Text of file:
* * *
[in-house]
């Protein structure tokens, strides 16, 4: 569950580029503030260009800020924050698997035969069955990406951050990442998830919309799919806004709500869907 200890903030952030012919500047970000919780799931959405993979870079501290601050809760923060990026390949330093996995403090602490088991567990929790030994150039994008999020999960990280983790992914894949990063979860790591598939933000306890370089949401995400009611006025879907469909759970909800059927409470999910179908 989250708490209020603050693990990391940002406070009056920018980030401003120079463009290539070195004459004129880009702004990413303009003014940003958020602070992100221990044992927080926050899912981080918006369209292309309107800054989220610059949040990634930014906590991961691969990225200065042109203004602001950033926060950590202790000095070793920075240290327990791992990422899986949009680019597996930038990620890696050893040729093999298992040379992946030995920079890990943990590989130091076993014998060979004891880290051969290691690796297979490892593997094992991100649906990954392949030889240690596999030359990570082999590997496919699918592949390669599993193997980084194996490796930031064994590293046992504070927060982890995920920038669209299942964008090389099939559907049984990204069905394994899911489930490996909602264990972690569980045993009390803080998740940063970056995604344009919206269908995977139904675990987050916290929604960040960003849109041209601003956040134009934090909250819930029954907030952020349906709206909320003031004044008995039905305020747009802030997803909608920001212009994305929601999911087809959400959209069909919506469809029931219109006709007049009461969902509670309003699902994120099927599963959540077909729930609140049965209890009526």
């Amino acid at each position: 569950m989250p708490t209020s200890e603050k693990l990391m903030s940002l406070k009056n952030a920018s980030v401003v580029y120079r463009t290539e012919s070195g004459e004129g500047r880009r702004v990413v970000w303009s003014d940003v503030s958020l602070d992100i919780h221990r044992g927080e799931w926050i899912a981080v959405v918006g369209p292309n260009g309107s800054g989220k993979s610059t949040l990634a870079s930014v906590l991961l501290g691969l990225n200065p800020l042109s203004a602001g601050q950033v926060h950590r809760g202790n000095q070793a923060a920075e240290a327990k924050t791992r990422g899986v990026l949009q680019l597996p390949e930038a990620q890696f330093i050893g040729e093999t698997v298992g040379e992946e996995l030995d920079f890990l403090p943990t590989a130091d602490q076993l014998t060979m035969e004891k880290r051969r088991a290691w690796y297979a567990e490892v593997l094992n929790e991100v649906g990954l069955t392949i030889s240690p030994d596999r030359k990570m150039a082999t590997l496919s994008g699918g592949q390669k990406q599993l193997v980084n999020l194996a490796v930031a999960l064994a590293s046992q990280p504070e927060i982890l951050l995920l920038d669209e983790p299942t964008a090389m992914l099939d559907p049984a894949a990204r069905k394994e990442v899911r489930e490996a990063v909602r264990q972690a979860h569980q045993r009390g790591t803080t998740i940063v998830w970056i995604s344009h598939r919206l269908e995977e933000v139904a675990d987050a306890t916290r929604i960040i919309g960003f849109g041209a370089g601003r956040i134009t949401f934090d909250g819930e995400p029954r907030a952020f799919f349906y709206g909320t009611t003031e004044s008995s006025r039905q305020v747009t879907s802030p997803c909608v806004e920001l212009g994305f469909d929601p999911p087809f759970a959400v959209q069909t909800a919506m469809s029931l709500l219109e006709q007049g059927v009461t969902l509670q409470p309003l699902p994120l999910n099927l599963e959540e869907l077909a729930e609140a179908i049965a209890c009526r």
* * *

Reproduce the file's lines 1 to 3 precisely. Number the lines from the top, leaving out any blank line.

[in-house]
């Protein structure tokens, strides 16, 4: 569950580029503030260009800020924050698997035969069955990406951050990442998830919309799919806004709500869907 200890903030952030012919500047970000919780799931959405993979870079501290601050809760923060990026390949330093996995403090602490088991567990929790030994150039994008999020999960990280983790992914894949990063979860790591598939933000306890370089949401995400009611006025879907469909759970909800059927409470999910179908 989250708490209020603050693990990391940002406070009056920018980030401003120079463009290539070195004459004129880009702004990413303009003014940003958020602070992100221990044992927080926050899912981080918006369209292309309107800054989220610059949040990634930014906590991961691969990225200065042109203004602001950033926060950590202790000095070793920075240290327990791992990422899986949009680019597996930038990620890696050893040729093999298992040379992946030995920079890990943990590989130091076993014998060979004891880290051969290691690796297979490892593997094992991100649906990954392949030889240690596999030359990570082999590997496919699918592949390669599993193997980084194996490796930031064994590293046992504070927060982890995920920038669209299942964008090389099939559907049984990204069905394994899911489930490996909602264990972690569980045993009390803080998740940063970056995604344009919206269908995977139904675990987050916290929604960040960003849109041209601003956040134009934090909250819930029954907030952020349906709206909320003031004044008995039905305020747009802030997803909608920001212009994305929601999911087809959400959209069909919506469809029931219109006709007049009461969902509670309003699902994120099927599963959540077909729930609140049965209890009526």
């Amino acid at each position: 569950m989250p708490t209020s200890e603050k693990l990391m903030s940002l406070k009056n952030a920018s980030v401003v580029y120079r463009t290539e012919s070195g004459e004129g500047r880009r702004v990413v970000w303009s003014d940003v503030s958020l602070d992100i919780h221990r044992g927080e799931w926050i899912a981080v959405v918006g369209p292309n260009g309107s800054g989220k993979s610059t949040l990634a870079s930014v906590l991961l501290g691969l990225n200065p800020l042109s203004a602001g601050q950033v926060h950590r809760g202790n000095q070793a923060a920075e240290a327990k924050t791992r990422g899986v990026l949009q680019l597996p390949e930038a990620q890696f330093i050893g040729e093999t698997v298992g040379e992946e996995l030995d920079f890990l403090p943990t590989a130091d602490q076993l014998t060979m035969e004891k880290r051969r088991a290691w690796y297979a567990e490892v593997l094992n929790e991100v649906g990954l069955t392949i030889s240690p030994d596999r030359k990570m150039a082999t590997l496919s994008g699918g592949q390669k990406q599993l193997v980084n999020l194996a490796v930031a999960l064994a590293s046992q990280p504070e927060i982890l951050l995920l920038d669209e983790p299942t964008a090389m992914l099939d559907p049984a894949a990204r069905k394994e990442v899911r489930e490996a990063v909602r264990q972690a979860h569980q045993r009390g790591t803080t998740i940063v998830w970056i995604s344009h598939r919206l269908e995977e933000v139904a675990d987050a306890t916290r929604i960040i919309g960003f849109g041209a370089g601003r956040i134009t949401f934090d909250g819930e995400p029954r907030a952020f799919f349906y709206g909320t009611t003031e004044s008995s006025r039905q305020v747009t879907s802030p997803c909608v806004e920001l212009g994305f469909d929601p999911p087809f759970a959400v959209q069909t909800a919506m469809s029931l709500l219109e006709q007049g059927v009461t969902l509670q409470p309003l699902p994120l999910n099927l599963e959540e869907l077909a729930e609140a179908i049965a209890c009526r």